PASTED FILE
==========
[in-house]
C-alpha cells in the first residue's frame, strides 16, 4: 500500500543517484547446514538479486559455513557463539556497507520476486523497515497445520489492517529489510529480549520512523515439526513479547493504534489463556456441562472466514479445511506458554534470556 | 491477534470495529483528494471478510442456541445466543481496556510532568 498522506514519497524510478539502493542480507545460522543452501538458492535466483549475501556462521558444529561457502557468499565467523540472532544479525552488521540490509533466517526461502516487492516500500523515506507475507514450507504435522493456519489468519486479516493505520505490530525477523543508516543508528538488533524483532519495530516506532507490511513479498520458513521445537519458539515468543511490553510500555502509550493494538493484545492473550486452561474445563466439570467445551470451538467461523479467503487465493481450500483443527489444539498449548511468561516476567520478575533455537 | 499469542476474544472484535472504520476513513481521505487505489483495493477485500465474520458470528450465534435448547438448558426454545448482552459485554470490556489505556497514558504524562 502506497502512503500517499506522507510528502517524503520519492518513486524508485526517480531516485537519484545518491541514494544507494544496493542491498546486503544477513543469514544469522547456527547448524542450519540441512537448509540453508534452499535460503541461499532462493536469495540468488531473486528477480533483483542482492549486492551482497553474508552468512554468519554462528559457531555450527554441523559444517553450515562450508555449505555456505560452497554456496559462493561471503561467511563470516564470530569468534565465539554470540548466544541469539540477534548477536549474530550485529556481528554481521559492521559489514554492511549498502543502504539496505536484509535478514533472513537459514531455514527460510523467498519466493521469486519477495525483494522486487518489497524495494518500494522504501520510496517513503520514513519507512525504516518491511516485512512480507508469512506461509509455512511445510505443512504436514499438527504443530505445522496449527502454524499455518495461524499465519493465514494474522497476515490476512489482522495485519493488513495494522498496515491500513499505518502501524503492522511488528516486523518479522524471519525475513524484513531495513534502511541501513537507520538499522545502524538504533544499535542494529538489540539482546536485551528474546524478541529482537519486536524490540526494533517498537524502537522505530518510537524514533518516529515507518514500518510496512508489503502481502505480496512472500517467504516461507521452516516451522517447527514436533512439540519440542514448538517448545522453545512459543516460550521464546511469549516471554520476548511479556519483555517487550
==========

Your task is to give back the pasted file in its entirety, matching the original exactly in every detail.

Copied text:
[in-house]
C-alpha cells in the first residue's frame, strides 16, 4: 500500500543517484547446514538479486559455513557463539556497507520476486523497515497445520489492517529489510529480549520512523515439526513479547493504534489463556456441562472466514479445511506458554534470556 | 491477534470495529483528494471478510442456541445466543481496556510532568 498522506514519497524510478539502493542480507545460522543452501538458492535466483549475501556462521558444529561457502557468499565467523540472532544479525552488521540490509533466517526461502516487492516500500523515506507475507514450507504435522493456519489468519486479516493505520505490530525477523543508516543508528538488533524483532519495530516506532507490511513479498520458513521445537519458539515468543511490553510500555502509550493494538493484545492473550486452561474445563466439570467445551470451538467461523479467503487465493481450500483443527489444539498449548511468561516476567520478575533455537 | 499469542476474544472484535472504520476513513481521505487505489483495493477485500465474520458470528450465534435448547438448558426454545448482552459485554470490556489505556497514558504524562 502506497502512503500517499506522507510528502517524503520519492518513486524508485526517480531516485537519484545518491541514494544507494544496493542491498546486503544477513543469514544469522547456527547448524542450519540441512537448509540453508534452499535460503541461499532462493536469495540468488531473486528477480533483483542482492549486492551482497553474508552468512554468519554462528559457531555450527554441523559444517553450515562450508555449505555456505560452497554456496559462493561471503561467511563470516564470530569468534565465539554470540548466544541469539540477534548477536549474530550485529556481528554481521559492521559489514554492511549498502543502504539496505536484509535478514533472513537459514531455514527460510523467498519466493521469486519477495525483494522486487518489497524495494518500494522504501520510496517513503520514513519507512525504516518491511516485512512480507508469512506461509509455512511445510505443512504436514499438527504443530505445522496449527502454524499455518495461524499465519493465514494474522497476515490476512489482522495485519493488513495494522498496515491500513499505518502501524503492522511488528516486523518479522524471519525475513524484513531495513534502511541501513537507520538499522545502524538504533544499535542494529538489540539482546536485551528474546524478541529482537519486536524490540526494533517498537524502537522505530518510537524514533518516529515507518514500518510496512508489503502481502505480496512472500517467504516461507521452516516451522517447527514436533512439540519440542514448538517448545522453545512459543516460550521464546511469549516471554520476548511479556519483555517487550